Join Daniel Roth for an in-depth discussion in this video Paying attention to the headline, part of Writing to be Heard on LinkedIn.
- If there's only one thing that you're going to remember from this course it is that you have to Pay Close Attention to Your Headline. Headline is what brings people into your post. What is it that you're going to say that makes them think this is worth spending the next 10 minutes of my time with? When it comes to headline there are a number of tools that you can use to make sure that you're writing a great one. Number one is, clear beats clever. Don't use puns, don't try to come up with something that you think is very clever wordplay. People don't have the time to try to puzzle through it, they're not going to spend the time to puzzle through it.
You need to make them understand what the utility is of clicking on whatever it is that you're writing. Number two is, be conversational. This isn't homework that you're doing. You're not presenting a position paper. You're not delivering the State of the Union address. You're giving some insight into how you think and where the world is going. You want it to be something that people feel like it's going to be fun for them to engage with. And you want it to be something that's sharable. People are going to share your content. They're going to share it on LinkedIn, they're going to share it on Twitter, they're going to put it up on Facebook.
If you have a conversational title it's going to make them feel good about sharing it. One of my favorite methods for finding a good headline is to craft six or seven headlines. I'll just do a quick brainstorm. Here are seven potentially good headlines. And I'll send it to group of people that I regularly ping about my post, and just say to them, which of these headlines would you click on without knowing who the author is? It's important to take yourself out of it. You're asking someone to say, if you're in the middle of your busy day, which one of these things is intriguing enough for you to actually click through? And you'll almost always find one or two headlines that you want to go with from doing that method.
So I want to show you what this looks like in practice. I'm going to give you some examples of not great headlines and we'll try to go through a process of making them much better. So our first post, you're a logistics manager. You want to talk about things that you're uniquely qualified to talk about. You're going to talk about logistics. The kind of headline I'll see frequently is something like, New Innovations in Logistics. Now, this captures exactly what's in the post. You're talking about innovations and logistics. But, the headline is so boring and so forgettable that no one clicks on it.
You're doing a disservice to your article. A better version of this is to put yourself into the headline. Something like, I Think I figured Out How to Make Trucking Efficient. What you're doing with that kind of headline is you're making it clear that this is your point of view, that you're giving something unique back to readers, and that they're going to read something they could only read from you because you're putting yourself into the headline. Let's look at another one. This is a favorite among new writers. 10 Mistakes Managers Makes. You've seen listicles online, you know that lists work so you want to try it yourself.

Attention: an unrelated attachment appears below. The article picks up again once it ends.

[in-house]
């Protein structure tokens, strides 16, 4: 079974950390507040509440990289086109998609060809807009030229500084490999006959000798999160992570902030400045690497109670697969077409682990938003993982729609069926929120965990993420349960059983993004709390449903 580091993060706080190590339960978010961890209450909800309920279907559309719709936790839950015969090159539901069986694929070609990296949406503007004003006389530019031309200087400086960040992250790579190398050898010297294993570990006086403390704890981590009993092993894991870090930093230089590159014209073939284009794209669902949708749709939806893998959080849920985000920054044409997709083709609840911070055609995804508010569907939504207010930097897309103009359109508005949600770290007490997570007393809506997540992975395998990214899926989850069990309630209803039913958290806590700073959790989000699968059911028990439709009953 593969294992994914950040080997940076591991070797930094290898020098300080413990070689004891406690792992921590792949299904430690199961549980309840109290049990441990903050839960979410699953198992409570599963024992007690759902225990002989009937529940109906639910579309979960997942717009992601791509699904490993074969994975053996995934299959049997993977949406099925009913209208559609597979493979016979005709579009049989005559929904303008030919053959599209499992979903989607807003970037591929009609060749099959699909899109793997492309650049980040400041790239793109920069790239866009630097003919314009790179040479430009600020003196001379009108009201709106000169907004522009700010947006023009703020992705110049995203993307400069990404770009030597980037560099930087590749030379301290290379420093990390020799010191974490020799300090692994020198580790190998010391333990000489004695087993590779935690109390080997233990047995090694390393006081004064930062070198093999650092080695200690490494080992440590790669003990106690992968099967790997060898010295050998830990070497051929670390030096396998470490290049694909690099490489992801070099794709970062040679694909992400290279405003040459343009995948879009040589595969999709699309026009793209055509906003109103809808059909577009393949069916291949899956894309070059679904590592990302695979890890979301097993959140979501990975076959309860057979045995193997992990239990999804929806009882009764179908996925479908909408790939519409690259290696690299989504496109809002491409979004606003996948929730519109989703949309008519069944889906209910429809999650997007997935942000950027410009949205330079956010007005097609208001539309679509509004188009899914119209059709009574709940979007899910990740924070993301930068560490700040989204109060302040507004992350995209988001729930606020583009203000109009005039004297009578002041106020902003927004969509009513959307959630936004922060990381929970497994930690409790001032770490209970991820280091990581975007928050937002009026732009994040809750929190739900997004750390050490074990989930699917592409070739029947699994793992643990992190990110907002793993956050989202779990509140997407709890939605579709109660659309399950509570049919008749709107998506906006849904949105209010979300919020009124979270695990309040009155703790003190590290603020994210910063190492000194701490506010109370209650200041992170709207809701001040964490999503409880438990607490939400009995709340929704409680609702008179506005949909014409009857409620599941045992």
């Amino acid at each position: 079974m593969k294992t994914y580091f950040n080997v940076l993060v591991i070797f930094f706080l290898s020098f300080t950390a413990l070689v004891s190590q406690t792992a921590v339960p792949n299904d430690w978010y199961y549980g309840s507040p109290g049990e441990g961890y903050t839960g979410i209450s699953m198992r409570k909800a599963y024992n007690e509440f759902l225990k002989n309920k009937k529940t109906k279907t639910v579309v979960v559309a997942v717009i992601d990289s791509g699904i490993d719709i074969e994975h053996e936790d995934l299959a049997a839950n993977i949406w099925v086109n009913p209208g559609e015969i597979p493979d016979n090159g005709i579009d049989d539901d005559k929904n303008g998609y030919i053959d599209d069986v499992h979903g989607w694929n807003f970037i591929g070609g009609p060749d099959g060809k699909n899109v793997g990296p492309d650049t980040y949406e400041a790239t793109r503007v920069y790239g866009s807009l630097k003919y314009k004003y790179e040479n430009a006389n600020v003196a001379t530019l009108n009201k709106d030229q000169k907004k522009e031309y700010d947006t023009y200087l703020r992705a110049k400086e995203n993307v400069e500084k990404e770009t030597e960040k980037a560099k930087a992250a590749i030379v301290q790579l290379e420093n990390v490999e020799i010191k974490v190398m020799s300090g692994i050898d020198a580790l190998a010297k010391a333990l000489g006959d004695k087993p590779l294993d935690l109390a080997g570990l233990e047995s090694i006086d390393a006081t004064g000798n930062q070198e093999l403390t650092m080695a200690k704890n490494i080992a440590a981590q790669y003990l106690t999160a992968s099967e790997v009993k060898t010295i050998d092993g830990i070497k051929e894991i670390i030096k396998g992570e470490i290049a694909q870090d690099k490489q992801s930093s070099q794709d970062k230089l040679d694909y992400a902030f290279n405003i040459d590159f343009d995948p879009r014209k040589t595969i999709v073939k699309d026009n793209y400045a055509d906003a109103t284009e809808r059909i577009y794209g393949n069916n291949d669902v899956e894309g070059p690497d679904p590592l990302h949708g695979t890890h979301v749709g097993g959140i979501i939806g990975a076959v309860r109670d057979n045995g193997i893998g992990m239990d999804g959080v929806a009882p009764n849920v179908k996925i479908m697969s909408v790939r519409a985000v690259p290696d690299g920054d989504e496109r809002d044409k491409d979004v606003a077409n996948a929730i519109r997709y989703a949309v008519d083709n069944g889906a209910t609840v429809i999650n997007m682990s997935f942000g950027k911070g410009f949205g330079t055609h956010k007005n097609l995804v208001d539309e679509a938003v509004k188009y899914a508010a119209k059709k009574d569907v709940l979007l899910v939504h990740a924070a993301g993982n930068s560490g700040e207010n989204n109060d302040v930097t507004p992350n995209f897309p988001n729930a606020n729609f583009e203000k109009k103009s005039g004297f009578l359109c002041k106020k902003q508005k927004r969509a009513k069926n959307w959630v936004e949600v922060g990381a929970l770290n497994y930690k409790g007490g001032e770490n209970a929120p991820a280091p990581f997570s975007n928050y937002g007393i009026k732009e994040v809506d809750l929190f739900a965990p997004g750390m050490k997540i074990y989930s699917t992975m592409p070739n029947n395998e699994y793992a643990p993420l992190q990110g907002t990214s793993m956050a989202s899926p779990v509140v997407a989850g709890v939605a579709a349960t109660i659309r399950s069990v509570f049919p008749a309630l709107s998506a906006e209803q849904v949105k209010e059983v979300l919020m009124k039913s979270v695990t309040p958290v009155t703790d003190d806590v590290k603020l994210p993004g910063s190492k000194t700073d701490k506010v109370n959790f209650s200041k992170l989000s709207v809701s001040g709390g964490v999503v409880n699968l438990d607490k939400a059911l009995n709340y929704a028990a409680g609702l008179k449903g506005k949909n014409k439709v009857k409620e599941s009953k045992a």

Now the problem with lists, and we've seen the data, is that they get very low engagement. They are totally forgettable. Everyone's doing lists, there is no way to separate your list from anyone else's list. So try to avoid the listicle as much as possible. A better version is to put yourself into it. You might say something like, The Worst Manager I Ever Had Made These Mistakes. Again, you're making this personal. You're making it conversational. It's the kind of sentence that you might actually say to a friend. It's going to encourage sharing. It's really built for a social world.
A frequent mistake I see is that people use colons in headlines. They think it makes them sound serious like they're delivering a very important topic. But the colon makes you sound boring. It makes it sound like it's a paper you've written for college. Avoid the colon. Here's an example. How to Build Great Products: Getting to Yes. That headline does a good job of capturing what the post is about, but it makes it seem very serious and very weighty. Again, you want to shoot for something that feels entertaining, that people are going to want to share, that they're going to want to spend their time dealing with.
A better version of this might sound like, Truly Great Products Are Built By People Who Say "Yes" In this case you have a headline that's intriguing, that's entertaining, that makes it clear that there is going to be some great return on investment when you read this post. It's going to be fun, and it's going to give you the information you need to be a better, in this case, product manager. So again, pay incredibly close attention to your headline. No matter how great your post is, how well you've written, how smart you sound in your post, if people can't find it, they're not going to talk about it.
And, don't be afraid to try out new headlines. When you write a piece if the headline's not working, swap it out, put another one in. I A/B test headlines all the time. I'll write a article, I'll put a headline up, it's not working, I'll change it four or five times in an hour until I find something that I'm happy with and that the readers are really happy with.
- Writing what you know
- Remembering your audience
- Crafting great headlines that get clicks
- Handling comments
- Sharing content on LinkedIn and beyond